For over a decade, it seemed magnetic charging became the gold standard in the computing world. You can still see this technology in devices like the Microsoft Surface, but Apple has replaced the MagSafe with USB-C. This change has not gone unnoticed, though USB-C gives computers much more functionality with a single port. When MagSafe existed, it was simple, effective, and (as the name implies) safe.

via arstechnica

When Apple first released its iTunes software in 2001, they had no idea how central this would become to their business model. It was a visually simple “digital jukebox,” available months before the first iPod. Then they would release the iPod, the iTunes Music Store, and additional media formats. As Apple evolved, the importance of iTunes as a digital hub became more prominent and influential.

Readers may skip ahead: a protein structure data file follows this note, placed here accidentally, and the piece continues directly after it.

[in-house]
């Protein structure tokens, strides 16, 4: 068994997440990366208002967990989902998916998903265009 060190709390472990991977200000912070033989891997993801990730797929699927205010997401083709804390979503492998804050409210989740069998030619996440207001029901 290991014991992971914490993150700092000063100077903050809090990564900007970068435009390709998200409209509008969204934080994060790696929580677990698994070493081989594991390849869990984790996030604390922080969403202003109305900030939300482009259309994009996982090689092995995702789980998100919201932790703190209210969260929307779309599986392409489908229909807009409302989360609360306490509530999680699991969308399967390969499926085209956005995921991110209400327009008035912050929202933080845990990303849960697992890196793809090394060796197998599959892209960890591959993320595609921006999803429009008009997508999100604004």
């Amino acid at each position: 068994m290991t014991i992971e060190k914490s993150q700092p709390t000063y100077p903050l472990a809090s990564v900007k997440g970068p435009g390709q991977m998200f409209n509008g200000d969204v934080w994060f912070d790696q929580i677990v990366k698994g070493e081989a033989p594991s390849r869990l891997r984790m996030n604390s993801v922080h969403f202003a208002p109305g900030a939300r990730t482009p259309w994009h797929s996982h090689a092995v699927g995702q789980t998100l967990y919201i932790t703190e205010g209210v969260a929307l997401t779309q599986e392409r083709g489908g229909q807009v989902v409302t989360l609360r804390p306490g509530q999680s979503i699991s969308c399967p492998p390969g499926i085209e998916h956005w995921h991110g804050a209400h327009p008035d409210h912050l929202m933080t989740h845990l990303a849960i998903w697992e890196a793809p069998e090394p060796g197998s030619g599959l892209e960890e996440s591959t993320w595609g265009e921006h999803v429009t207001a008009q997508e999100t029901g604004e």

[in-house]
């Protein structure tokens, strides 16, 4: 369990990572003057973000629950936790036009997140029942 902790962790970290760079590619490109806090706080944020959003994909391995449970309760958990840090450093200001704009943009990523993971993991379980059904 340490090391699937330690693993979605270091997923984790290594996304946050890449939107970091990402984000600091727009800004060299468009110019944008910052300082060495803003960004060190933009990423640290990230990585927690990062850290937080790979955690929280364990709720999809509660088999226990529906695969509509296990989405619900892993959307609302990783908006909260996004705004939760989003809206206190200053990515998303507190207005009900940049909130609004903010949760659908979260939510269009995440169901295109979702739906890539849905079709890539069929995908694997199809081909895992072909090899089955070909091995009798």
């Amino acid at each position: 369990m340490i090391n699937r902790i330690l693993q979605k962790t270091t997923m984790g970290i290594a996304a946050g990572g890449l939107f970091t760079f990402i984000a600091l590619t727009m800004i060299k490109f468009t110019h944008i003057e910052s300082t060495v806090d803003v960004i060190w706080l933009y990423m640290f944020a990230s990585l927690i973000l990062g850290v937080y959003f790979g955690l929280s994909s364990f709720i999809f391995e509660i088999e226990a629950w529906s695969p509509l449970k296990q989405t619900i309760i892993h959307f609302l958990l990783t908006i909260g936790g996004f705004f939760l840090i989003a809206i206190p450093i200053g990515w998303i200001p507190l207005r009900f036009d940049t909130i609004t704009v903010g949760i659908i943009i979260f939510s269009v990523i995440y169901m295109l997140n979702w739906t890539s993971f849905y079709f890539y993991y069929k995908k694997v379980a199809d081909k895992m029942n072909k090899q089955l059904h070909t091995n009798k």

Now iTunes is going extinct in favor of more compartmentalized apps, but it was a trailblazer for digital media. Other software services, most notably Windows Media Player, could only hope to replicate the user experience on iTunes. Eventually the software would become bloated as the iPhone required more than just tunes out of iTunes. In the hay-day of the iPod, no digital media player could touch Apple’s service, and it was a free piece of software.

Apple 2008 Keynote

During his lifetime, Steve Jobs apparently believed users didn’t need more than one button on their mouse. If the user interface was strong enough, two buttons weren’t necessary. I assume this logic can be applied to the MacBook as well, because the first time I bought one it had a single button beneath the trackpad. In 2008, Steve Jobs may have proved himself wrong when he introduced the unibody MacBook and MacBook Pro. These computers had a single trackpad that supported four fingers and gestures: no buttons needed.